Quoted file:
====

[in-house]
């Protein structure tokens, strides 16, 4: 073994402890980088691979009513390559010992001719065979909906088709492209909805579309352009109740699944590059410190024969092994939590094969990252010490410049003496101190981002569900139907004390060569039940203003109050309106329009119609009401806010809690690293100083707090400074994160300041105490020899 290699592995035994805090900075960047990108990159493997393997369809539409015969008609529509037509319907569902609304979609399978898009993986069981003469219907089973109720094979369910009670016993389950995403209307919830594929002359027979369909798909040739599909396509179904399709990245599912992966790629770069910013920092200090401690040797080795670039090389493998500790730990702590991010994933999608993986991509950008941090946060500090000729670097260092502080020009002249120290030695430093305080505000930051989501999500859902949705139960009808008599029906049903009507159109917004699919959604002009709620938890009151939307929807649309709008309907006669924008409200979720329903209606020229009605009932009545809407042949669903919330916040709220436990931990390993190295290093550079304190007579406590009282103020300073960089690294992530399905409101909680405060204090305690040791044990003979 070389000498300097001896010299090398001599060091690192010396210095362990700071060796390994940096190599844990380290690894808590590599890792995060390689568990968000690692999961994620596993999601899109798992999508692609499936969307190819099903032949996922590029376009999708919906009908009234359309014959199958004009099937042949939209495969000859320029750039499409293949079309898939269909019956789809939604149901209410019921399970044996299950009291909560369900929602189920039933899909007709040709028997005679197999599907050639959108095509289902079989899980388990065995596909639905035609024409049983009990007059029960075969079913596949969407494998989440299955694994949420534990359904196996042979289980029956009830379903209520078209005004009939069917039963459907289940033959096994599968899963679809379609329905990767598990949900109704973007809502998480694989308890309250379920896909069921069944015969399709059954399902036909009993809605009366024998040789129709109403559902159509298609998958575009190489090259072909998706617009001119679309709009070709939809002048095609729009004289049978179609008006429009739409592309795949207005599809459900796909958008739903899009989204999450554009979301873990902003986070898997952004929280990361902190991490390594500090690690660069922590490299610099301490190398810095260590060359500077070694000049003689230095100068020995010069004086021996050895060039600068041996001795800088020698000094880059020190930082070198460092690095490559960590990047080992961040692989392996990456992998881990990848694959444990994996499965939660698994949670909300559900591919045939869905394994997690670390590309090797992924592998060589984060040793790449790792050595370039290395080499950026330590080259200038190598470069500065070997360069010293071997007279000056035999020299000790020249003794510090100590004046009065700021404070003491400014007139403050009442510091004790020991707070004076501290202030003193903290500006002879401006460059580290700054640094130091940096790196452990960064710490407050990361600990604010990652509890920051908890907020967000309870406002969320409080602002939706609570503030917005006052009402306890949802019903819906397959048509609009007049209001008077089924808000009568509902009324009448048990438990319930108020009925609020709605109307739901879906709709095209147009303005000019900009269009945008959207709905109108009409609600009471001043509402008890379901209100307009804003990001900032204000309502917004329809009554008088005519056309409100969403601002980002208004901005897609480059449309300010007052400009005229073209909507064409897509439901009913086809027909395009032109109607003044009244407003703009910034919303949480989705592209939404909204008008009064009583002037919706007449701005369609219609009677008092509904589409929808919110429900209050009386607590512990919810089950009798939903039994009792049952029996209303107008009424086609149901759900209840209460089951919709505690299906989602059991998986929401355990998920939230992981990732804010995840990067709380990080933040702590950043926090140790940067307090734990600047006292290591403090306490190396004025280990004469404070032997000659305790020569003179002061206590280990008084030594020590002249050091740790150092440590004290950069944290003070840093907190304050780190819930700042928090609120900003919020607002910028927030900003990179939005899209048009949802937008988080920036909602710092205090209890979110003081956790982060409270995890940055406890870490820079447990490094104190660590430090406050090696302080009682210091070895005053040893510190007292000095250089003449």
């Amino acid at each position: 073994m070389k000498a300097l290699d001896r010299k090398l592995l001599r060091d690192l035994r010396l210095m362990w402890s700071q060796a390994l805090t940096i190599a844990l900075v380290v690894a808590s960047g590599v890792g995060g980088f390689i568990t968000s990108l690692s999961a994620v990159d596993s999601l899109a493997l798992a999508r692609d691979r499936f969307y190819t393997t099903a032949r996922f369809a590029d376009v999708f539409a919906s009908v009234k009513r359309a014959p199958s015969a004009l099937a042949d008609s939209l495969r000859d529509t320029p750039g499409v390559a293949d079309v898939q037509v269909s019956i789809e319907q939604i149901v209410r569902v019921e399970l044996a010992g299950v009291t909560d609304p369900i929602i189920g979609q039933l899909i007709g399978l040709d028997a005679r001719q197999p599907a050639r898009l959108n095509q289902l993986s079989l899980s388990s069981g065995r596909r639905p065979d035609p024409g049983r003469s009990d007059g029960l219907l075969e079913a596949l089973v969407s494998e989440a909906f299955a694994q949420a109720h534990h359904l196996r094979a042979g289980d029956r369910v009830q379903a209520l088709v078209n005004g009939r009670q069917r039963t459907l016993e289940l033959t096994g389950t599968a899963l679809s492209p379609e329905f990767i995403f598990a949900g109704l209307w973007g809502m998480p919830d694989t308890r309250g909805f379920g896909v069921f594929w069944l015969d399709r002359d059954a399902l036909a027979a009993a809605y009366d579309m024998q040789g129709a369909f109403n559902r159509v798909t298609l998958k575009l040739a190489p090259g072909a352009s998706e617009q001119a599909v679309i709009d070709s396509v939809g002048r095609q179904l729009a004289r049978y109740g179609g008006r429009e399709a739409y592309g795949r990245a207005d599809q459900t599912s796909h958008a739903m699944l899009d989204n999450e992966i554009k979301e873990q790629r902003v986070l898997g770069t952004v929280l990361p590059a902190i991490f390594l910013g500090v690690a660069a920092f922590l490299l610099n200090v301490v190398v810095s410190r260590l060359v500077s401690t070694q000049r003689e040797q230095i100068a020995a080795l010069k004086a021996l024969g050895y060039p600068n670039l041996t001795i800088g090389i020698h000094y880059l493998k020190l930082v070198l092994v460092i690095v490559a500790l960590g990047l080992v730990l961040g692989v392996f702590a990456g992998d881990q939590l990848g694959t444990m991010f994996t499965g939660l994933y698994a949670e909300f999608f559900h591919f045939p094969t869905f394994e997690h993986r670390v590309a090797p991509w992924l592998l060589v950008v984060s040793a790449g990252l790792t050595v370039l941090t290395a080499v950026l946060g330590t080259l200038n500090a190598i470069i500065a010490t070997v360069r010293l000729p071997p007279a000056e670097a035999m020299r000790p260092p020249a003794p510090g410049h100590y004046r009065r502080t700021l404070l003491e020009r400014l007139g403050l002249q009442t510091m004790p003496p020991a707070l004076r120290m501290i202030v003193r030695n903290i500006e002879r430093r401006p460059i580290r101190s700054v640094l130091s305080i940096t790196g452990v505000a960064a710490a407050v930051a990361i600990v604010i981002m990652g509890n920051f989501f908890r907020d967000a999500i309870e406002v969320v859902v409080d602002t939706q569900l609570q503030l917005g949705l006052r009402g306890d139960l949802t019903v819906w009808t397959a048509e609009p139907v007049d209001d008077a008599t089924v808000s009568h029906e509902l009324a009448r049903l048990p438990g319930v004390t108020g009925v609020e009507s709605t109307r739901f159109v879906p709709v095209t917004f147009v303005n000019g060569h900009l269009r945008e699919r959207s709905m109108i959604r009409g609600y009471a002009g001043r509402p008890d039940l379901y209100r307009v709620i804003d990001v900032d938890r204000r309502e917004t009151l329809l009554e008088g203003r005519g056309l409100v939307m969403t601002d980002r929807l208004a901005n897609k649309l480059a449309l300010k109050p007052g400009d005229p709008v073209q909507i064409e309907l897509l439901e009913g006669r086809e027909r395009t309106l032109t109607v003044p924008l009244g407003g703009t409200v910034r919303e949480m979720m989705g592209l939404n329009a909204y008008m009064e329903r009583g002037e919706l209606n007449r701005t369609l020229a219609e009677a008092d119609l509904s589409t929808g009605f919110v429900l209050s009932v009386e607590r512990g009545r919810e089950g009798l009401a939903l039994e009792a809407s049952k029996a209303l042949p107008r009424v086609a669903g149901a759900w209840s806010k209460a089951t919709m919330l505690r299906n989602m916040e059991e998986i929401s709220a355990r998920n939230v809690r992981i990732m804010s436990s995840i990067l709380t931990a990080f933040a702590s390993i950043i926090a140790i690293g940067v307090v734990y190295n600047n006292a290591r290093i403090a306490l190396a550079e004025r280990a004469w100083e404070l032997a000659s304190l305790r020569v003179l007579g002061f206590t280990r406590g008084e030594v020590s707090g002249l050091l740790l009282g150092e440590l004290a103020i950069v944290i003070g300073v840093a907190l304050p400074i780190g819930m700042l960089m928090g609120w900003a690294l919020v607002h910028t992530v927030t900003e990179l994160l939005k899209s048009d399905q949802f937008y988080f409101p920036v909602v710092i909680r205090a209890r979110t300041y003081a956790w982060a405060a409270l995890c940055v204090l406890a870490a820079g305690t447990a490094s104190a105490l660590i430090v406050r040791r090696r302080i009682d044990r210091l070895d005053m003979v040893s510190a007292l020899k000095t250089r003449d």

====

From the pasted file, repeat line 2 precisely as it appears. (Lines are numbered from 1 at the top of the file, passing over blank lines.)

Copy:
């Protein structure tokens, strides 16, 4: 073994402890980088691979009513390559010992001719065979909906088709492209909805579309352009109740699944590059410190024969092994939590094969990252010490410049003496101190981002569900139907004390060569039940203003109050309106329009119609009401806010809690690293100083707090400074994160300041105490020899 290699592995035994805090900075960047990108990159493997393997369809539409015969008609529509037509319907569902609304979609399978898009993986069981003469219907089973109720094979369910009670016993389950995403209307919830594929002359027979369909798909040739599909396509179904399709990245599912992966790629770069910013920092200090401690040797080795670039090389493998500790730990702590991010994933999608993986991509950008941090946060500090000729670097260092502080020009002249120290030695430093305080505000930051989501999500859902949705139960009808008599029906049903009507159109917004699919959604002009709620938890009151939307929807649309709008309907006669924008409200979720329903209606020229009605009932009545809407042949669903919330916040709220436990931990390993190295290093550079304190007579406590009282103020300073960089690294992530399905409101909680405060204090305690040791044990003979 070389000498300097001896010299090398001599060091690192010396210095362990700071060796390994940096190599844990380290690894808590590599890792995060390689568990968000690692999961994620596993999601899109798992999508692609499936969307190819099903032949996922590029376009999708919906009908009234359309014959199958004009099937042949939209495969000859320029750039499409293949079309898939269909019956789809939604149901209410019921399970044996299950009291909560369900929602189920039933899909007709040709028997005679197999599907050639959108095509289902079989899980388990065995596909639905035609024409049983009990007059029960075969079913596949969407494998989440299955694994949420534990359904196996042979289980029956009830379903209520078209005004009939069917039963459907289940033959096994599968899963679809379609329905990767598990949900109704973007809502998480694989308890309250379920896909069921069944015969399709059954399902036909009993809605009366024998040789129709109403559902159509298609998958575009190489090259072909998706617009001119679309709009070709939809002048095609729009004289049978179609008006429009739409592309795949207005599809459900796909958008739903899009989204999450554009979301873990902003986070898997952004929280990361902190991490390594500090690690660069922590490299610099301490190398810095260590060359500077070694000049003689230095100068020995010069004086021996050895060039600068041996001795800088020698000094880059020190930082070198460092690095490559960590990047080992961040692989392996990456992998881990990848694959444990994996499965939660698994949670909300559900591919045939869905394994997690670390590309090797992924592998060589984060040793790449790792050595370039290395080499950026330590080259200038190598470069500065070997360069010293071997007279000056035999020299000790020249003794510090100590004046009065700021404070003491400014007139403050009442510091004790020991707070004076501290202030003193903290500006002879401006460059580290700054640094130091940096790196452990960064710490407050990361600990604010990652509890920051908890907020967000309870406002969320409080602002939706609570503030917005006052009402306890949802019903819906397959048509609009007049209001008077089924808000009568509902009324009448048990438990319930108020009925609020709605109307739901879906709709095209147009303005000019900009269009945008959207709905109108009409609600009471001043509402008890379901209100307009804003990001900032204000309502917004329809009554008088005519056309409100969403601002980002208004901005897609480059449309300010007052400009005229073209909507064409897509439901009913086809027909395009032109109607003044009244407003703009910034919303949480989705592209939404909204008008009064009583002037919706007449701005369609219609009677008092509904589409929808919110429900209050009386607590512990919810089950009798939903039994009792049952029996209303107008009424086609149901759900209840209460089951919709505690299906989602059991998986929401355990998920939230992981990732804010995840990067709380990080933040702590950043926090140790940067307090734990600047006292290591403090306490190396004025280990004469404070032997000659305790020569003179002061206590280990008084030594020590002249050091740790150092440590004290950069944290003070840093907190304050780190819930700042928090609120900003919020607002910028927030900003990179939005899209048009949802937008988080920036909602710092205090209890979110003081956790982060409270995890940055406890870490820079447990490094104190660590430090406050090696302080009682210091070895005053040893510190007292000095250089003449």